MEXICO CITY — A powerful earthquake in southern Mexico shook buildings in this megacity Tuesday, sending objects tumbling from shelves, cracking walls and emptying buildings of millions of frightened residents fleeing to the streets.
But there were no reports of fatalities and only seven people were injured nationwide in what officials said was the strongest quake to hit this city since a 1985 temblor killed as many as 10,000 people.
Six aftershocks rocked the capital.
The quake hit at 12:02 p.m. local time (2:02 p.m. EDT) and lasted for more than a minute. Communication networks were jammed in the quake’s immediate aftermath. Utility lines fell to the ground in much of central Mexico City.
President Felipe Calderon, traveling in Monterrey in northern Mexico, said, “Fortunately, there are no reports of serious damage."
“The hospitals and clinics are operating normally, with some broken glass, a big fright, some panic, it is true. But they are all right,” Calderon said.
There was some confusion on where the quake had taken place. The U.S. Geological Survey, which said the quake measured 7.4 on the Richter scale and happened 12 miles underground, placed the epicenter in Oaxaca state, 200 miles southeast of the capital. Mexican seismological authorities reported, however, that the epicenter was a bit further north, in Ocotepec in Guerrero State, home to the Pacific resort of Acapulco.
Damage appeared to have been greater nearer the epicenter. The governor of Guerrero state said 800 houses had been affected by the quake, the official Notimex news agency reported, and five people were injured in Oaxaca, according to Laura Gurza, the chief of Mexico's civil defense system. Two people were injured in Mexico City, she added.
Because the quake took place under land, there was no threat of a tsunami.
In addition to the capital, jolts from the temblor were felt in the states of Oaxaca, Michoacan, Tabasco, Veracruz, Puebla, Guerrero and the state of Mexico.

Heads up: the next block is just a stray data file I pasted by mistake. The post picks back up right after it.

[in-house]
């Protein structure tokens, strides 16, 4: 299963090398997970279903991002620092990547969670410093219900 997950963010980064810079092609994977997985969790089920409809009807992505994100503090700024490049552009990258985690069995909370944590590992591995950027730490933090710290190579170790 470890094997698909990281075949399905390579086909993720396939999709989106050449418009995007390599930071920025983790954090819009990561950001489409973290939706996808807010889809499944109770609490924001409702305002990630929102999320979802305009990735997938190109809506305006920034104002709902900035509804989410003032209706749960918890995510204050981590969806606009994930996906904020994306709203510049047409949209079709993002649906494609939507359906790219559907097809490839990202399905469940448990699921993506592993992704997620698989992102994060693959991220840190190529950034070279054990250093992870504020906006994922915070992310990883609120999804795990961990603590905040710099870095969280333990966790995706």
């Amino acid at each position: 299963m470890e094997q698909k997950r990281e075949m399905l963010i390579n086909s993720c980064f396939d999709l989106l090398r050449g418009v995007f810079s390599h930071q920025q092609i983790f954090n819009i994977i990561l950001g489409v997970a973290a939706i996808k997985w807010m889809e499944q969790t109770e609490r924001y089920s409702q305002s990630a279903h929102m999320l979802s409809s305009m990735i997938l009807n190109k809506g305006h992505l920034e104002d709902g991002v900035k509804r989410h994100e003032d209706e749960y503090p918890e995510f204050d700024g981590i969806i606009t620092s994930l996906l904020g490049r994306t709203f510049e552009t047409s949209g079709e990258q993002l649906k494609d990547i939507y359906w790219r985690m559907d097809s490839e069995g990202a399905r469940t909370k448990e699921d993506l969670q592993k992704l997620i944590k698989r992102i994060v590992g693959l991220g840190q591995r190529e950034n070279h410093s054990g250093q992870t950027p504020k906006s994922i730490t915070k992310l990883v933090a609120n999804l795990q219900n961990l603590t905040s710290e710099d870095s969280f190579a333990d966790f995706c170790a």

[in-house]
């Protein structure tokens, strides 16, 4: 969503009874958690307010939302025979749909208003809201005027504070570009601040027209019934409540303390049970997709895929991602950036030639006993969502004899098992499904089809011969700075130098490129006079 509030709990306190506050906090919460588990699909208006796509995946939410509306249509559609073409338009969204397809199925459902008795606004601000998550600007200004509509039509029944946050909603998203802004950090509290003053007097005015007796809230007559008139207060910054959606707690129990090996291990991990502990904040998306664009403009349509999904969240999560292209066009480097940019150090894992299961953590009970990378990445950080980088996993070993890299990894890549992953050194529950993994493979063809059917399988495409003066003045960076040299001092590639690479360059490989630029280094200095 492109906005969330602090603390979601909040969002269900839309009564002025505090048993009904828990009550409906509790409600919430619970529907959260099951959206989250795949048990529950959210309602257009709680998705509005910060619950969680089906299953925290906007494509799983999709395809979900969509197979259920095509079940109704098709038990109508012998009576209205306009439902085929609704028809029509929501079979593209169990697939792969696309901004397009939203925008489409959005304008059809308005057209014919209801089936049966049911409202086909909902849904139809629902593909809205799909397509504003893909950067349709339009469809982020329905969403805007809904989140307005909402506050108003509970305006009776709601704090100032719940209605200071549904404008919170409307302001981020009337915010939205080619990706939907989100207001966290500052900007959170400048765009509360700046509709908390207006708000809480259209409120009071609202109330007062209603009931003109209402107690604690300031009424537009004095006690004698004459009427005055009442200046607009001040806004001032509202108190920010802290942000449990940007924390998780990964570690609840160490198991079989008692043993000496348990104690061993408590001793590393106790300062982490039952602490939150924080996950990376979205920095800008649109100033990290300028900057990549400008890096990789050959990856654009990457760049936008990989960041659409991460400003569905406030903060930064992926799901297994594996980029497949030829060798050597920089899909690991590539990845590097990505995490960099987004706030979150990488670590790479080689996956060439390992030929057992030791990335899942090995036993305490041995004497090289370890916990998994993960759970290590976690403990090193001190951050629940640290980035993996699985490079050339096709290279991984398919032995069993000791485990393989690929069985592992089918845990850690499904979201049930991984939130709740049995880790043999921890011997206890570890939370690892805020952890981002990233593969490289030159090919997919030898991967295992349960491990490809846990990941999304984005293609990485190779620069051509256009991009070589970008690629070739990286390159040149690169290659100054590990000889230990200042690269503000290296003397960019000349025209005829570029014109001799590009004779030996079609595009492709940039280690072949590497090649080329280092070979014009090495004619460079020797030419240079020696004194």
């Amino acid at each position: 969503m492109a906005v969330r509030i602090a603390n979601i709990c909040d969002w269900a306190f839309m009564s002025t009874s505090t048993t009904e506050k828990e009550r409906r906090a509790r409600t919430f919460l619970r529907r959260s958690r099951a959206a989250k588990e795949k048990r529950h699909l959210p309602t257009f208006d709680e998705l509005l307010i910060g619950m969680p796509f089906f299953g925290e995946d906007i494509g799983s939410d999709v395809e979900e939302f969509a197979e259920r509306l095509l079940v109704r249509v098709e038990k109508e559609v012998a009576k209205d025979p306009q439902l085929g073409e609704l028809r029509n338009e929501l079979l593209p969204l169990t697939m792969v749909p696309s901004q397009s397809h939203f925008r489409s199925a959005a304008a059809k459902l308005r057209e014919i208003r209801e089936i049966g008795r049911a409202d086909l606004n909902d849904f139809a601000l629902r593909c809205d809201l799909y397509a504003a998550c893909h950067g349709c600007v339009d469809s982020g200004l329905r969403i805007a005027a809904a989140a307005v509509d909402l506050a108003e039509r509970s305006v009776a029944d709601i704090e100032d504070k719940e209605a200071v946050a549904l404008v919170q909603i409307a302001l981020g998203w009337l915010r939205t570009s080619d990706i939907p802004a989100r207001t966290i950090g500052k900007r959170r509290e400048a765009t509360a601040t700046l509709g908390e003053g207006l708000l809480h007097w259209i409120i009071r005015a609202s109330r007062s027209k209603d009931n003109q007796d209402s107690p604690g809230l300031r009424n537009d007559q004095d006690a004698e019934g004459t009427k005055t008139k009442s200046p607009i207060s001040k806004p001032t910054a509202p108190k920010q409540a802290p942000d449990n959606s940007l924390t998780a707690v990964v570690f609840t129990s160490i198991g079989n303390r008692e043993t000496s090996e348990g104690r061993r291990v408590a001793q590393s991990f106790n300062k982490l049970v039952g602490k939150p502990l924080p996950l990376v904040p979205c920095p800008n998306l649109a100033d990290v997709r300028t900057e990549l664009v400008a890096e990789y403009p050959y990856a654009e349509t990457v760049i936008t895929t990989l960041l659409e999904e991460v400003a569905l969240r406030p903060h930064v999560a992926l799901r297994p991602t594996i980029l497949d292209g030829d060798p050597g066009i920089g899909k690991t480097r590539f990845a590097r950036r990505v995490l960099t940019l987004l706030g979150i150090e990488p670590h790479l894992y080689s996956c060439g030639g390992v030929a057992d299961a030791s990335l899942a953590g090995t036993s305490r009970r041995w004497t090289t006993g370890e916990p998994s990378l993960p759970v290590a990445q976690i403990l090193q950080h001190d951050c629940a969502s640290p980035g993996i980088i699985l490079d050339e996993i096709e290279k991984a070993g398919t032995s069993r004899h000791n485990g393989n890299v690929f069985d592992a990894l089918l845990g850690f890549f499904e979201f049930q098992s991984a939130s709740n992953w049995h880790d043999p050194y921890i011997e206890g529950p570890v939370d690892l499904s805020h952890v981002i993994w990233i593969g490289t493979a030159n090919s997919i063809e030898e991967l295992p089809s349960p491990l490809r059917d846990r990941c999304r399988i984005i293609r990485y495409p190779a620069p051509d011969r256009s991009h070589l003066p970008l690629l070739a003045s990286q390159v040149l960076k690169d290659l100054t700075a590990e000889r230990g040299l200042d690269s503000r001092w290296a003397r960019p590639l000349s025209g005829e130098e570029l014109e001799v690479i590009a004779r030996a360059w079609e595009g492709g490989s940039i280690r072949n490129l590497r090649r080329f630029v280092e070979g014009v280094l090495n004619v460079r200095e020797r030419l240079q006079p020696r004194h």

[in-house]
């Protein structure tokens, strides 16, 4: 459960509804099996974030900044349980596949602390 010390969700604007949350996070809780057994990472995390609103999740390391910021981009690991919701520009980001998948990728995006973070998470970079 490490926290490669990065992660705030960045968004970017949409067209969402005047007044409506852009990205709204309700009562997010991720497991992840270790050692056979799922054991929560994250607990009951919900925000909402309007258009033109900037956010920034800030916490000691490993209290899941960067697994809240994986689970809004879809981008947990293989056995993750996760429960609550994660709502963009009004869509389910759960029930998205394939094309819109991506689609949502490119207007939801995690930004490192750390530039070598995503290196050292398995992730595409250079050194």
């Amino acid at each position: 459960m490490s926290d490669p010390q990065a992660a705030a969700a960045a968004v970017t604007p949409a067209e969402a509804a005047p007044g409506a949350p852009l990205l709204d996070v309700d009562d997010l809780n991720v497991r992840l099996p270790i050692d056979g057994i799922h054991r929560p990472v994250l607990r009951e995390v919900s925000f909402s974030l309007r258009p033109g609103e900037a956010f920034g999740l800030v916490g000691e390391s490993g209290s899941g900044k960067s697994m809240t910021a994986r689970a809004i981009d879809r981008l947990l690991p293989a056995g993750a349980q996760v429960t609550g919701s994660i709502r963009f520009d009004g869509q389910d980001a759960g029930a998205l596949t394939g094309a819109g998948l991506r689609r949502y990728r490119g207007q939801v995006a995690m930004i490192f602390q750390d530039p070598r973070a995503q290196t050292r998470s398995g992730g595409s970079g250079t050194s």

The lack of fatalities seemed miraculous. A pedestrian overpass fell on a small bus in Azcapotzalco, a northwestern borough of Mexico City, but caused no injuries. An electrical transformer plunged from a pole, crushing a taxi, also without injuries.
Pedestrians in the historic part of Mexico City watched in awe as dust rose from a shaking building that many felt was certain to collapse. When the ground stopped rolling, however, the building still stood.
Local radio stations said that some people were injured as they evacuated buildings. Television networks showed images of legislators running out of Congress in mid-session.
The noontime quake struck as most Mexico City residents were at their desks, toiling in factories, tending shops or in their homes.
Mexico City Mayor Marcelo Ebrard said cracks opened in walls, and buildings subject to tilting leaned further. Power went off in many districts, but there were no cuts to water or other “strategic services,” he said.
“Right now, we don’t have major damage, that is to say collapsed buildings,” Ebrard said, noting that disaster personnel had flown over the city to assess the damage.
"It was really strong," said Sergio Cuevas, a graphic designer who was in his third floor office. "It lasted for a really long time."
The peal of police sirens sounded across the city as people milled on sidewalks, scurrying for safety amid each aftershock. With many traffic signals out, traffic was snarled.
"It seemed like forever to get out of the building because plaster was falling," said Larry Fisher, an American retiree living in Mexico City's La Condesa neighborhood.
"I went back up, and all the plaster had come down. It's just a disaster. Cracks all over the house," Fisher said.
His wife, Ana Frank Fisher, said evacuating the 10-story building during the tremor was difficult. "It was hard to keep your balance. I was holding onto the handrail," she said.
Mexico City’s international airport continued to operate normally, turning back only one flight from Houston, according to Milenio television.
In Oaxaca, the state where the quake was strongest, buildings shook fiercely but damage was limited.
“It was felt in the whole state,” Oaxaca Gov. Gabino Cue said. “We have some cracks in hospitals and schools. ... We don’t have any deaths for the moment.”
Tuesday’s quake evoked memories of the one in 1985, which was measured at 8.0. Thousands who had yet to leave their homes for work when that quake struck shortly after 7 a.m. died when their apartment complexes collapsed.
Alberto Serur, a tax auditor, said Tuesday's shaking was “almost as bad as 1985.”
“Eighty-five was like this,” he said, moving his hand up and down jerkily. “This time, it was like this,” he added, moving his hand sideways.
He took a phone call as a cellular signal returned to the area, then reported back. “They felt it really strongly in Puebla, too,” he said, referring to a city southeast of the capital.
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